Total control
H. Kishie Singh 
Using cruise control, which many car companies offer these days, may actually be detrimental given the dismal condition of Indian roads

H. Kishie SinghA lot of cars these days are coming with a fitment referred to as ‘cruise control’. What is it and how does it benefit the driver? As the name suggests, it controls the cruising ability of the car. If you have a long, smooth road ahead for 50 km or more, cruise control is a very practical and handy fitment on the car.

Here is how it works. You accelerate up to the maximum speed limit, say 90 kmph and press the cruise control button. The car will then cruise at 90 kmph without any pressure on the accelerator pedal, even if you are driving on the hills. As soon as your foot touches the brake pedal, the cruise control de-activates and the car is under your control. It no longer has an electronic mind of its own. This is a great fatigue buster because all you have to do is steer the car.

It is purely an American invention where the highways are dedicated exclusively to motorised vehicles. Not only do these super highways have a maximum speed limit, there is a minimum speed limit. Which means no slow coaches are allowed. Two-wheelers, less than 250 cc, may be restricted from using this highway. The highways have guard rails on either side, wide shoulders with gravel traps and a wide centre median. This makes sure that in case of a mishap, a car won’t enter the on-coming traffic’s lane. There are no potholes, no roadworks every couple of kilometres, no cows, dogs, women with firewood on their heads or men with ‘lotas’ looking for a bush to answer nature’s call.

We simply do not have the roads for cruise control because of the need to apply brakes frequently
We simply do not have the roads for cruise control because of the need to apply brakes frequently

Cruise control won’t work under these conditions, where every couple of minutes you have to apply brakes. Actually, using cruise control on Indian roads may be detrimental. We simply do not have the roads that the cruise control was designed for. It is rocket science technology and we are barely out of the bullock-cart stage. There is a downside to cruise control. It is a fair weather friend, literally. You cannot, or should not, use it when it is raining and the roads are wet. During a heavy monsoon downpour, the water does not drain off fast enough off the roads. Here again our roads are to blame. So, water stays on the roads, besides there is dust and oil on the road which makes the road surface slick. Water accumulates in front of the tyres faster than the weight of the car can push it out of the way.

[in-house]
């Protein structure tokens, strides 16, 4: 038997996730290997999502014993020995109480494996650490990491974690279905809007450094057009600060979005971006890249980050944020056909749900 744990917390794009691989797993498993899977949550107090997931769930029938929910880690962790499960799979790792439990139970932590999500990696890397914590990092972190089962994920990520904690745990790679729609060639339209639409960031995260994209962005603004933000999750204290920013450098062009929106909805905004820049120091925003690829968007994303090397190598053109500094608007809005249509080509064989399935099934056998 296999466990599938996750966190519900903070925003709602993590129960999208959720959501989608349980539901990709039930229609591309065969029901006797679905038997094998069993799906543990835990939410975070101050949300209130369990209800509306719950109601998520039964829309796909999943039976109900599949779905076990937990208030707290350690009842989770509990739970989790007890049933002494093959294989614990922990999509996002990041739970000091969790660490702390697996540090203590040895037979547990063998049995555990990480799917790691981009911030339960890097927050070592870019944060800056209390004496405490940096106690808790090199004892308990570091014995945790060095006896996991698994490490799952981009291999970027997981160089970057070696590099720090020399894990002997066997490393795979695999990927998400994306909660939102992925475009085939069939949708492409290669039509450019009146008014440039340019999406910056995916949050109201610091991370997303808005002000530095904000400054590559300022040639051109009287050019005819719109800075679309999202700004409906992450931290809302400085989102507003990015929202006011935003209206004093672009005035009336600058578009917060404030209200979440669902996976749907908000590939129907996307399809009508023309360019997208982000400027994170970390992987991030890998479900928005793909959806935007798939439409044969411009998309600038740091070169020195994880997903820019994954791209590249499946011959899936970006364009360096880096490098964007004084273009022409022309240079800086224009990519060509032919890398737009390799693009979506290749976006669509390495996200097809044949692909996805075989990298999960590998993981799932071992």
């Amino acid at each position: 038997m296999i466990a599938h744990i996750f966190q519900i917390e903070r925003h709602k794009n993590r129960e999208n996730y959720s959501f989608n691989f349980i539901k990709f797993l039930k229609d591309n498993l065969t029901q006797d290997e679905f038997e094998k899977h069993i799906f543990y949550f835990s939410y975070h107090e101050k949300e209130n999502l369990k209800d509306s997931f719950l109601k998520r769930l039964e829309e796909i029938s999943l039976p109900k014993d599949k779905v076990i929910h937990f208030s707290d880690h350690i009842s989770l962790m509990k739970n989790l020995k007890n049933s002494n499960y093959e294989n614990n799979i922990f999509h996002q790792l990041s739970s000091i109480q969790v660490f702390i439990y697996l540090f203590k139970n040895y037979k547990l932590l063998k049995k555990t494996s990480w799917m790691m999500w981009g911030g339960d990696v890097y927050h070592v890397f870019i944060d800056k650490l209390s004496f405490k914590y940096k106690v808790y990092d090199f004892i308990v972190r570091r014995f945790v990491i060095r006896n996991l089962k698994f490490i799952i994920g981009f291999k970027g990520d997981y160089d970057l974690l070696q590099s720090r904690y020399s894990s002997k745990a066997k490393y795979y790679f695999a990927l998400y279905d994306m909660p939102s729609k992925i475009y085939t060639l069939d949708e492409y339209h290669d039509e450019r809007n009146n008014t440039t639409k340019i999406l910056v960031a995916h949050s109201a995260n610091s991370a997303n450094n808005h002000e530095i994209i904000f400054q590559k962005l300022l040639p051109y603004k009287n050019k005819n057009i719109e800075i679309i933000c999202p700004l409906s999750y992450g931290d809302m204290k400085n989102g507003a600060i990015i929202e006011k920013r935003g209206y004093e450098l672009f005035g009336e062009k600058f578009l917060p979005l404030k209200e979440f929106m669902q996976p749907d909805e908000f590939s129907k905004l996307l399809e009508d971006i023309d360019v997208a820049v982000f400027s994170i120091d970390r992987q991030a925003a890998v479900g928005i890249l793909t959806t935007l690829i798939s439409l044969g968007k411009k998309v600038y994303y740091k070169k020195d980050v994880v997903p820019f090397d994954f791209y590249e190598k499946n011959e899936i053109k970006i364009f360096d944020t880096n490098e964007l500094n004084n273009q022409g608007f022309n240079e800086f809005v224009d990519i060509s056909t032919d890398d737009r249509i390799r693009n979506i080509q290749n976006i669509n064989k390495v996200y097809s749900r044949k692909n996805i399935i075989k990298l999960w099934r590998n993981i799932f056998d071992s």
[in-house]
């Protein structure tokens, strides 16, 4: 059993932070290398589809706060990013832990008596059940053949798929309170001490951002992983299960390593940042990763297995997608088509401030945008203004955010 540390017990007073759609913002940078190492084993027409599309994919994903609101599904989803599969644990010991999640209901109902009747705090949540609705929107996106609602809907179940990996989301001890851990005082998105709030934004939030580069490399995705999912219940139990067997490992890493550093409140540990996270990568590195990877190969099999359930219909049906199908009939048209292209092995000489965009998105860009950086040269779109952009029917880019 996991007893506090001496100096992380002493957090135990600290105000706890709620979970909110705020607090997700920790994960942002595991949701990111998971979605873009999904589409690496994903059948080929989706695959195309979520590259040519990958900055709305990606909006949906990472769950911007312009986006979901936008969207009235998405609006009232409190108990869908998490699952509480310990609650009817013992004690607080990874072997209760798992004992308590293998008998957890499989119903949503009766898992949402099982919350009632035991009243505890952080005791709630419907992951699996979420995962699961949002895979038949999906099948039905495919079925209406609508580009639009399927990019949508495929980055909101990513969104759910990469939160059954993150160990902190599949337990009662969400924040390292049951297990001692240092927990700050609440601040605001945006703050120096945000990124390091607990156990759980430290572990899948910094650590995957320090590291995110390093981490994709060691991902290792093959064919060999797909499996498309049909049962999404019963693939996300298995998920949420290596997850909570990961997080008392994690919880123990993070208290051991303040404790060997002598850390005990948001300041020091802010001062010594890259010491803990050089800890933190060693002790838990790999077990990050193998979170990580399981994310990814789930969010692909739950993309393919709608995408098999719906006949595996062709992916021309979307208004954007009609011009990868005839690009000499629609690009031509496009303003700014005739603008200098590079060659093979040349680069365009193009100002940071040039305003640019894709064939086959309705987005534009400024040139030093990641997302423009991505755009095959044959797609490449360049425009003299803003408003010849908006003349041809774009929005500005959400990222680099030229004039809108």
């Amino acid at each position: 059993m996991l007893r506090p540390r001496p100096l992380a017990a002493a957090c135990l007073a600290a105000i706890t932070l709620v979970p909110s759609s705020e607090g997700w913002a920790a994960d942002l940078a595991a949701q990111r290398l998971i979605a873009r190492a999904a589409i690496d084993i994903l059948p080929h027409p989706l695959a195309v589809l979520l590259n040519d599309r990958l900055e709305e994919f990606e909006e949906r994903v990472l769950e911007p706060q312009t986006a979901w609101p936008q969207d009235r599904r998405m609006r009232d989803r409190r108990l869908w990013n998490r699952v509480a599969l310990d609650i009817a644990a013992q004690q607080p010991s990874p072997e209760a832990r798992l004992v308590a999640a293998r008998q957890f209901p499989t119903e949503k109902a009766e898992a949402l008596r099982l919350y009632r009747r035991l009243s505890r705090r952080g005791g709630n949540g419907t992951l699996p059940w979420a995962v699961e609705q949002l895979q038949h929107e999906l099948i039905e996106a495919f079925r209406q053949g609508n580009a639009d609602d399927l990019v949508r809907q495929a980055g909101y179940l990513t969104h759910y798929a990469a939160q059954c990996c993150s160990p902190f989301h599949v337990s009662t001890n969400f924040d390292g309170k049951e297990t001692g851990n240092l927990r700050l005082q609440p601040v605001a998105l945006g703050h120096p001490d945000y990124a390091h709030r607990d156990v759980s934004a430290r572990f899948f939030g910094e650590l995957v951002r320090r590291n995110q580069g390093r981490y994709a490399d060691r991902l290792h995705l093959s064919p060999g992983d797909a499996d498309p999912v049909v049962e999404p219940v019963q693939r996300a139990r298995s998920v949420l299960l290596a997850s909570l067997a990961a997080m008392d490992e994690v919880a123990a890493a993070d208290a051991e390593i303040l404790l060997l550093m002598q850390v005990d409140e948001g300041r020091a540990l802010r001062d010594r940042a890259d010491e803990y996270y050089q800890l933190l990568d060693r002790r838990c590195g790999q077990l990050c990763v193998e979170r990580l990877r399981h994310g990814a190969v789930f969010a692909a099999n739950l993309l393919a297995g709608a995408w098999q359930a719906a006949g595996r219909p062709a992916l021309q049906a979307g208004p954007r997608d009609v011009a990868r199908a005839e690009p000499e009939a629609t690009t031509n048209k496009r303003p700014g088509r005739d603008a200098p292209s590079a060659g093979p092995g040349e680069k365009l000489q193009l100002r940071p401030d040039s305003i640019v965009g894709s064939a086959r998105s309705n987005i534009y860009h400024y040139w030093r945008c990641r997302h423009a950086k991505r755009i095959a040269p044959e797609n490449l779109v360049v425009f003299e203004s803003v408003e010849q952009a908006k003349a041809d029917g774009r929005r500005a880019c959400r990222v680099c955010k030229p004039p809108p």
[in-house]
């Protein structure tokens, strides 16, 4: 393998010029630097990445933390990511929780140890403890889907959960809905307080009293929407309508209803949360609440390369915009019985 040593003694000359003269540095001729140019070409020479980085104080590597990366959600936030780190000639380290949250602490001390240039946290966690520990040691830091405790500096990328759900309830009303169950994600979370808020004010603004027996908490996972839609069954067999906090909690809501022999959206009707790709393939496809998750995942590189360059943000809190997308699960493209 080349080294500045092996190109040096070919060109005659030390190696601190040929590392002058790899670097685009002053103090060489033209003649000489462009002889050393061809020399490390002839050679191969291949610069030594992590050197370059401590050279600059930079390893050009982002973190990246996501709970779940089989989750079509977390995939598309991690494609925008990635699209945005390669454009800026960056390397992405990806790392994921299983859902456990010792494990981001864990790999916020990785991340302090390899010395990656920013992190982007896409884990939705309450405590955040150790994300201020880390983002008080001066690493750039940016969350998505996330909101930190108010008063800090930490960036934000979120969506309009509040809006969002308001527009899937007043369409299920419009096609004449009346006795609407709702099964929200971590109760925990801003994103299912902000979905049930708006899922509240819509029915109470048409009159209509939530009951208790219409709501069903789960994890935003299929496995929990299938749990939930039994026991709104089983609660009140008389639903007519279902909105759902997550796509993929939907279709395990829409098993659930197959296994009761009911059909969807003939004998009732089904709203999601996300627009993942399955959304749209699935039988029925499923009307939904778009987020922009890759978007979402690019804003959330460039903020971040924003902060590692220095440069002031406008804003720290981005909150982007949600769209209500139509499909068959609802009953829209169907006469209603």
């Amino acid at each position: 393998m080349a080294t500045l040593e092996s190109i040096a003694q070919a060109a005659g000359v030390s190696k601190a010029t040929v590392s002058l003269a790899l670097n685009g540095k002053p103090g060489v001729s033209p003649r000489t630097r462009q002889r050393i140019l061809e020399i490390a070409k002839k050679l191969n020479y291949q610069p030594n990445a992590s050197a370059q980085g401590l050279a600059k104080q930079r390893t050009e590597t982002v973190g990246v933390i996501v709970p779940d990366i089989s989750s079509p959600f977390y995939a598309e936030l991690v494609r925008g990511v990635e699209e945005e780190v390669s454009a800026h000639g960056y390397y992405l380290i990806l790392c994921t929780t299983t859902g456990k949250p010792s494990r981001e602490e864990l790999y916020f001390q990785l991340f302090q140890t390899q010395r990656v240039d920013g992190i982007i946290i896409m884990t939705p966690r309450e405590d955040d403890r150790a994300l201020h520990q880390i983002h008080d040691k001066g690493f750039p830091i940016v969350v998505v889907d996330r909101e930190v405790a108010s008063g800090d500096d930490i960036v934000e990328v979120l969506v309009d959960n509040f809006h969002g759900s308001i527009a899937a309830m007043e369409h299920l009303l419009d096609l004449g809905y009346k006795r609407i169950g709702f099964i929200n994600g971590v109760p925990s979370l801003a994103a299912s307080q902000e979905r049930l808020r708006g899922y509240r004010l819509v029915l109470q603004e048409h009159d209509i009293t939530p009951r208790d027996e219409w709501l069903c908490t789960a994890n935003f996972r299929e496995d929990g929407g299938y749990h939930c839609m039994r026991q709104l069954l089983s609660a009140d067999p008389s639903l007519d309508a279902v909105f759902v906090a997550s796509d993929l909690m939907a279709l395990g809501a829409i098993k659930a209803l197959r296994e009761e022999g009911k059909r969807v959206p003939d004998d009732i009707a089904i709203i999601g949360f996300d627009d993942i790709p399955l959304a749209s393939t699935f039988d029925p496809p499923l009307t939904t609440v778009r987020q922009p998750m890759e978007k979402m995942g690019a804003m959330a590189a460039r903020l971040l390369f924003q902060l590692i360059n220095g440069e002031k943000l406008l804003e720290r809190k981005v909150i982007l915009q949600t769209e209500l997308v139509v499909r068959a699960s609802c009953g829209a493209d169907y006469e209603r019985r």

The water pressure can cause your car to rise up and slide on top of a thin layer of water between the tyres and the road. The car is then riding on water. It has lost contact with the earth. The steering has been rendered completely useless. It is like driving on ice. This effect is referred to as hydroplanning or aquaplanning. To avoid this extremely dangerous scenario, reduce speed. Do not brake sharply. As the car slows down, the weight of the car will settle the car down. The car is in touch with earth once again. This will not happen if the car is on cruise control. If you are on a highway in heavy rain, follow in the tracks left by the car ahead of you. The water has been cleared off the tarmac. Chances of hydro-planning are minimal.

Tyre manufacturers are aware of the dangers of hydro-planning. In the last few years, the tread has been designed to clear the water in front of the tyres to prevent hydro-planning. Water enters the cuts in the tyre, referred to as sipes and they allow the water to drain away from the tyre, thus allowing contact with the tarmac. There are uni-directional tyres which give improved wet weather performance. Be very alert while installing these. I have seen uni-directional tyres mounted wrongly. You have rendered the tyre useless and made the car lame! Some manufacturers have an aqua-tread. These are designed for wet roads. These are also good on dry tarmac. There are also all-weather tyres or all-terrain tyres. Whatever they are called, the primary purpose of a tyre is to keep the car on the road, through mud, slush, snow and possibly ice. There is one situation the tyres can’t handle; hydro-planning! The only antidote to hydro-planning is to reduce speed.

Car manufactures are also concerned about hydro-planning. Toyota has a model, the Sienna Ltd XLE. The car does not allow you to set cruise control if the wipers are on. And if you are on cruise control and switch on the wipers, the cruise control is automatically de-activated. That’s Toyota! Almost every car you buy today has some warnings listed on the sun-visor. My suggestion to manufacturers and local dealers is to have a sticker. "Do not use cruise control on wet roads". This could be posted along with the other warnings on the sun-visor. It would be a service to customers that could save a life. Happy Motoring.